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Best-Practices Leadership

A leader in an organization can’t do everyone’s job. Instead of micromanaging, strong leaders use organizational leadership to coordinate, communicate, motivate and delegate among employees and team members. For comprehensive organizational effectiveness, each individual needs to be seen as a contributor, with the leader at the helm.

Most importantly, best-practices leadership involves keeping employees motivated throughout the process, adapting your scope or strategy as necessary, and developing an effective communication strategy.

Some people never make it to the other side because they’re more successful at being doers. This is a crucial point in determining if you’re going to move up the ranks.

Browse our articles, tools and advice on best-practices leadership.

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A good night’s sleep helps with job performance, but do you know just how much sleep really counts? Here are the top warning signs you need more than a nap, courtesy of Nectar.
Different employees crave different things from their managers. Here’s practical advice you can give the bosses in your organization. You’ll help them focus on the managerial qualities that matter most to employees—and forget about the window dressing workers don’t care about.
“There’s a great value and power to saying ‘I’m sorry’ and ‘thank you’ in the corporate world. The first time someone apologizes or says a genuine ‘thank you,’ the whole environment shifts.”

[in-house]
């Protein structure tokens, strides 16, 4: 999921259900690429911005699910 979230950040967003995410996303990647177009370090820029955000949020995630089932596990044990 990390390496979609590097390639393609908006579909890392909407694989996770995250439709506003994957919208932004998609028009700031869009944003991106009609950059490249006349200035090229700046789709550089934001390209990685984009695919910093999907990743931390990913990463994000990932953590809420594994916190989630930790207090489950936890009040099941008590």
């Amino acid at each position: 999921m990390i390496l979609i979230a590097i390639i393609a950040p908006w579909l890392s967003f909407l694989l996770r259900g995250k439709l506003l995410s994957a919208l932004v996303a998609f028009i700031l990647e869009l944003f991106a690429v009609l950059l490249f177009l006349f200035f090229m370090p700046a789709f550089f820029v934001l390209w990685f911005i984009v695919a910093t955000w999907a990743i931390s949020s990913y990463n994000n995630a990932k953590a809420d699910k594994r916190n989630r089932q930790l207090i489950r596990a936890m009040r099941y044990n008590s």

When you get close to making a decision, apply this “4R Test” for leaders.
Do you find yourself thinking you have what it takes to accept more responsibility? Here are five things you can do to position yourself for upward mobility.
Make sure you have job descriptions for all employees’ positions. Then keep those descriptions updated whenever the duties change.
Watch out for these common email practices that undermine your employees’ most important work.
Do you find yourself thinking you have what it takes to accept more responsibility? Here are five things you can do to position yourself for upward mobility.
Is your HR department understaffed or overstaffed? Here's a formula to correctly calculate your organization HR-to-employee ratio.
Rhonda Finniss, who leads workshops on handling anger in the workplace, offers these suggestions to help you manage your emotions.
Here are Morey Stettner’s simple action steps so that one day—hopefully no time soon—we can be of immense value to a staff searching for answers and comfort.
You’ve been approached to be on a board. You are flattered! But, should you accept? There is a lot to consider as you weigh the time, personal investment, and—at times—risk. Cheryl Hyatt of Hyatt-Fennell Executive Search has five tips for evaluating a board position to make sure it’s right for you.

How not to avoid paying overtime.

He always was a hard worker, but it was Harrison Ford’s ability to push beyond good to excellent that propelled him into leadership.

To win an argument, don’t rush to argue. Showing trust and respect can prove more formidable than building an airtight case.

Decisions always have a ripple effect of unforeseen consequences.

Would you rehire a person who left your company and wants to come back? How do you decide if they are a good candidate? Cheryl Hyatt, of Hyatt Fennell Executive Search, offers some criteria to evaluate.

Managers should never retaliate against an employee who sticks up for an alleged harassment victim or makes overtures to help that person’s case. Such behavior will quickly turn into a costly retaliation lawsuit.

Charles R. Schwab, billionaire and legend in low-cost investing who managed to become a household name, has this advice to investors just starting out.

Even if people are not as rational as we’d hope, there are steps we can take to mitigate our biases. 

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